2D Kinematics Problem (Projectile Motion)

  1. 1. The problem statement, all variables and given/known data
    Hi, I'm in a calculus base physics course in college so i thought this forum would be appropriate to post this question. The question is as follows:

    "A cannonball leaves the end of the cannon with an initial velocity of 67 m/s. Assuming a level terrain, at what angle(s) to the horizontal must the cannonball be fired to hit a target 402.3 meters away?"


    2. Relevant equations
    X=Xo+Vo(t)+(1/2)(a)(t)^2
    V=Vo+a(t)
    V^2=Vo^2+(2)(a)(X2-X1)


    3. The attempt at a solution
    Basically i have been struggling with this problem for awhile now and I'm stuck. I wrote out my horizontal and vertical information in an attempt to maybe find the time it takes for the object to reach its target. It turns out there is not enough information to solve for any of the un-known variables in the equations I listed above. I also cannot use SOH-CAH-TOA to solve for the vertical and horizontal velocities because they don't give enough information.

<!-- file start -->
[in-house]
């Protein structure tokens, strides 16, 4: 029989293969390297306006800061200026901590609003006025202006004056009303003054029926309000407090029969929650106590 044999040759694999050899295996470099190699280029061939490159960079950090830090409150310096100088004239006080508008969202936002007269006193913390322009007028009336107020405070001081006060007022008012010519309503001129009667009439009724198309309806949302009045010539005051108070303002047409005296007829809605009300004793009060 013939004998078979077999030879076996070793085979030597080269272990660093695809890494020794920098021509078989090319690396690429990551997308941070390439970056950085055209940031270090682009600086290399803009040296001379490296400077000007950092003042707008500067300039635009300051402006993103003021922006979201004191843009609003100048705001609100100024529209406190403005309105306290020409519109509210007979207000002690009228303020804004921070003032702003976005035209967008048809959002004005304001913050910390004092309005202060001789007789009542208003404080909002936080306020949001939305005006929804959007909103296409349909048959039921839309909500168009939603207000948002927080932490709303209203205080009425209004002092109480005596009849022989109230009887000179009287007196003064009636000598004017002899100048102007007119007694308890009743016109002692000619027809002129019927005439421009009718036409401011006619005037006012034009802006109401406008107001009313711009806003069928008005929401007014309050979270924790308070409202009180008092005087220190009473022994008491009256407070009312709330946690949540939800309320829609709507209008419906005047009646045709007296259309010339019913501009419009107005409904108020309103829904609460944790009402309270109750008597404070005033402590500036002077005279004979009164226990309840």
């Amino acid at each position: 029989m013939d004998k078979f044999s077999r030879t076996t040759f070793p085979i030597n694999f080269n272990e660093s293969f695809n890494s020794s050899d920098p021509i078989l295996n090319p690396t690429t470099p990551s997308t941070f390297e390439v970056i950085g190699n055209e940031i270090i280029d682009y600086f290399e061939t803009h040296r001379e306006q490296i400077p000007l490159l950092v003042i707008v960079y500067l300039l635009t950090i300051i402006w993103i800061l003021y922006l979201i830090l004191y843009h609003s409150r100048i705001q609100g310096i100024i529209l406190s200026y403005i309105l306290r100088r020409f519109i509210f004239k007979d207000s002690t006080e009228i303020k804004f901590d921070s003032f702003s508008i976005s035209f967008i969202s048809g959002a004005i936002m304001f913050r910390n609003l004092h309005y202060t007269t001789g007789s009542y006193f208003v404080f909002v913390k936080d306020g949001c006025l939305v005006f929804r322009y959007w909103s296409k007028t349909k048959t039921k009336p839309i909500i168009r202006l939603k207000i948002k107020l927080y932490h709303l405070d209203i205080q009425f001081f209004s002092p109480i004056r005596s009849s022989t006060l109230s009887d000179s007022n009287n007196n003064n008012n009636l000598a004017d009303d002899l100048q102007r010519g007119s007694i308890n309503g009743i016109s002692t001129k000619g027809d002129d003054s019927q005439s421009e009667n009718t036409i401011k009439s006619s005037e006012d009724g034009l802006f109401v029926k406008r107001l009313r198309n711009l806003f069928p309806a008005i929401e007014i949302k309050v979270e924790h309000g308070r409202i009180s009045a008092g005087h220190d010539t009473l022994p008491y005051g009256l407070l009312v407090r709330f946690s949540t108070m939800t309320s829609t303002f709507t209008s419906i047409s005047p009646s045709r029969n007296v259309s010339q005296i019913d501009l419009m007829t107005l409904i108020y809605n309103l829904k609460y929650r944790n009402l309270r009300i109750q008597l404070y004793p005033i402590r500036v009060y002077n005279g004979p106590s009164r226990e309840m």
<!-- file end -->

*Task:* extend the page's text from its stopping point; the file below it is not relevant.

If anyone can help me through the steps on how to solve this it would be great!
     
  2. jcsd
  3. danago

    danago 1,125
    Gold Member

    Call the angle of projection theta, [tex]\theta[/tex].

    In terms of theta, write an equation relating the horizontal distance traveled with the time of flight. You will have two unknowns, theta and the time of flight.

    Again in terms of theta, write an equation for vertical displacement from the start of the motion to the end (net vertical displacement should be zero since the ground is level). Again, you will have two unknown variables, the angle of projection and the time of flight.
     
  4. HallsofIvy

    HallsofIvy 40,201
    Staff Emeritus
    Science Advisor

    X is important, of course, but the last two equations are not relevant. What is relevant, that you have NOT given is the y component. What are the equations for vertical motion?

    Also, you need the fact that the x component of initial velocity is V0 cos(theta) and the y component is V0 sin(theta).


     
Know someone interested in this topic? Share a link to this question via email, Google+, Twitter, or Facebook